Plant breeders balance shared innovation, revenue

Have you thanked a crop breeder today? Public-sector plant breeders (for example, at public universities) have developed crops for better productivity. As a result, more food is available to feed a growing population.

A group of people prepare different varieties of sweet corn near a field for a taste test..

Sweet corn breeder William Tracy (second from left) and Julie Dawson (third from left), both faculty at the University of Wisconsin-Madison, prepare a sweet corn taste test with summer field crew students. One of the goals of this particular breeding project is to develop ‘culinary corn’ with more intense corn flavor. Photo credit Joan Fischer / UW-Madison College of Agricultural and Life Sciences.

This research and innovation requires funding. But funding—and revenue from the crops developed—is increasingly hard to obtain.

In response, a group of plant breeders met in 2016 to discuss best practices. Julie Dawson, an assistant professor at the University of Wisconsin-Madison, is lead author of a recent paper summarizing their recommendations.

Intellectual property rights can protect crop varieties. And licensing can provide revenue to support further developments. But certain types of intellectual property rights can restrict plant breeders from sharing plant materials. That can limit innovation across the board.

Finding a balance between these needs is tricky. It’s also important: “Crop breeding is critical for the future of agriculture,” says Dawson. “Plant breeding programs benefit farmers everywhere. They also benefit anyone who eats.”

The group has three recommendations. They suggest developing best practices for revenue sharing. They advocate for increased funding for public programs. They also suggest establishing professional standards for sharing plant breeding materials.

Historically, many crop varieties were released to the public with almost no restrictions. “But budgets are getting tighter,” says Dawson. “Grant funding is also becoming more competitive. Public sector plant breeders need to seek other sources of revenue.”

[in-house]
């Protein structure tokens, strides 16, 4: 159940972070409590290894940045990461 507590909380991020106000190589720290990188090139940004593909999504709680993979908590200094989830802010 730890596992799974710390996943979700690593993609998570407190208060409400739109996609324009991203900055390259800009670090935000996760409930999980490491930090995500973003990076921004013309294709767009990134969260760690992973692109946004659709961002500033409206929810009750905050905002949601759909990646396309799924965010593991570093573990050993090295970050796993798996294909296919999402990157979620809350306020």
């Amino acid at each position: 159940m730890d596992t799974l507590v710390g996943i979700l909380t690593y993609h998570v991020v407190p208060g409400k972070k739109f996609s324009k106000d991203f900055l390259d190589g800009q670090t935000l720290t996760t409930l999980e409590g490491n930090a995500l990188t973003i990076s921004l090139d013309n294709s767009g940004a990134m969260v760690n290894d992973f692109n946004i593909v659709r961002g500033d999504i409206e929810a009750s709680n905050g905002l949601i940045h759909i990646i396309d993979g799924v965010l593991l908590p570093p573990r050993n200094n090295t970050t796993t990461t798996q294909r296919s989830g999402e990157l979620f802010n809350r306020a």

Royalties generated by licensing new crop varieties have been one revenue stream. These royalties are usually shared between universities and their plant breeding programs. But the group finds that the distribution isn’t always equitable.

“Cultivar development can be considered a type of university-sponsored start-up,” Dawson says. “In order to continue the breeding programs a reasonable amount of revenue needs to be returned to those programs. Unfortunately, the workgroup found this is not always the case.”

Two researchers hold carrots, including tops, in the field

Carrot Breeder Philipp Simon (USDA-ARS, Madison WI) and graduate student Charlene Grahn explain their selection for stronger and more vigorous tops to improve carrot competition with weeds and ease of mechanical harvest. This complex trait is important for both conventional and organic production. Photo credit Micaela Colley / Organic Seed Alliance.

Overall funding for public plant breeding programs also needs to increase, according to the group. Public breeding programs train the next generation of researchers and plant breeders. They can also focus on low-return, high-value crops that are less attractive to the private sector.

For example, cover crops may have relatively low monetary returns. That can reduce interest from the private sector. But they have high social or environmental value, such as improving soil quality or reducing erosion.